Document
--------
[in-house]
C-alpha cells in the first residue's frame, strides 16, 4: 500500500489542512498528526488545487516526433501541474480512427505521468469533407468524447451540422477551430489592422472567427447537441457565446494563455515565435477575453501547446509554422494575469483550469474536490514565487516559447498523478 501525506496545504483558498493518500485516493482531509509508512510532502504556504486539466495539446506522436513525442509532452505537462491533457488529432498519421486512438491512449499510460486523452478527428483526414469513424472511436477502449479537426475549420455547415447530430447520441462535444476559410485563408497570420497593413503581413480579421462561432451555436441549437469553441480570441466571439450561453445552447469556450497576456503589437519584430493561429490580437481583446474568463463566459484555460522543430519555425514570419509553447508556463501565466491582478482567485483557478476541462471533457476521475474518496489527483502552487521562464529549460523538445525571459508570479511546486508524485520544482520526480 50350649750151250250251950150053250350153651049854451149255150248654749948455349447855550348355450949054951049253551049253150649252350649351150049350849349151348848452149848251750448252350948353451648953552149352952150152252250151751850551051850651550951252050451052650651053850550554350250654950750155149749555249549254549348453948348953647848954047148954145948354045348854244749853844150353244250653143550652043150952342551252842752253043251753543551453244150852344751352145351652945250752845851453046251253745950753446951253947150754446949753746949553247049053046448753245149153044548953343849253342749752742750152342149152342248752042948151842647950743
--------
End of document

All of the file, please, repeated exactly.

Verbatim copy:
[in-house]
C-alpha cells in the first residue's frame, strides 16, 4: 500500500489542512498528526488545487516526433501541474480512427505521468469533407468524447451540422477551430489592422472567427447537441457565446494563455515565435477575453501547446509554422494575469483550469474536490514565487516559447498523478 501525506496545504483558498493518500485516493482531509509508512510532502504556504486539466495539446506522436513525442509532452505537462491533457488529432498519421486512438491512449499510460486523452478527428483526414469513424472511436477502449479537426475549420455547415447530430447520441462535444476559410485563408497570420497593413503581413480579421462561432451555436441549437469553441480570441466571439450561453445552447469556450497576456503589437519584430493561429490580437481583446474568463463566459484555460522543430519555425514570419509553447508556463501565466491582478482567485483557478476541462471533457476521475474518496489527483502552487521562464529549460523538445525571459508570479511546486508524485520544482520526480 50350649750151250250251950150053250350153651049854451149255150248654749948455349447855550348355450949054951049253551049253150649252350649351150049350849349151348848452149848251750448252350948353451648953552149352952150152252250151751850551051850651550951252050451052650651053850550554350250654950750155149749555249549254549348453948348953647848954047148954145948354045348854244749853844150353244250653143550652043150952342551252842752253043251753543551453244150852344751352145351652945250752845851453046251253745950753446951253947150754446949753746949553247049053046448753245149153044548953343849253342749752742750152342149152342248752042948151842647950743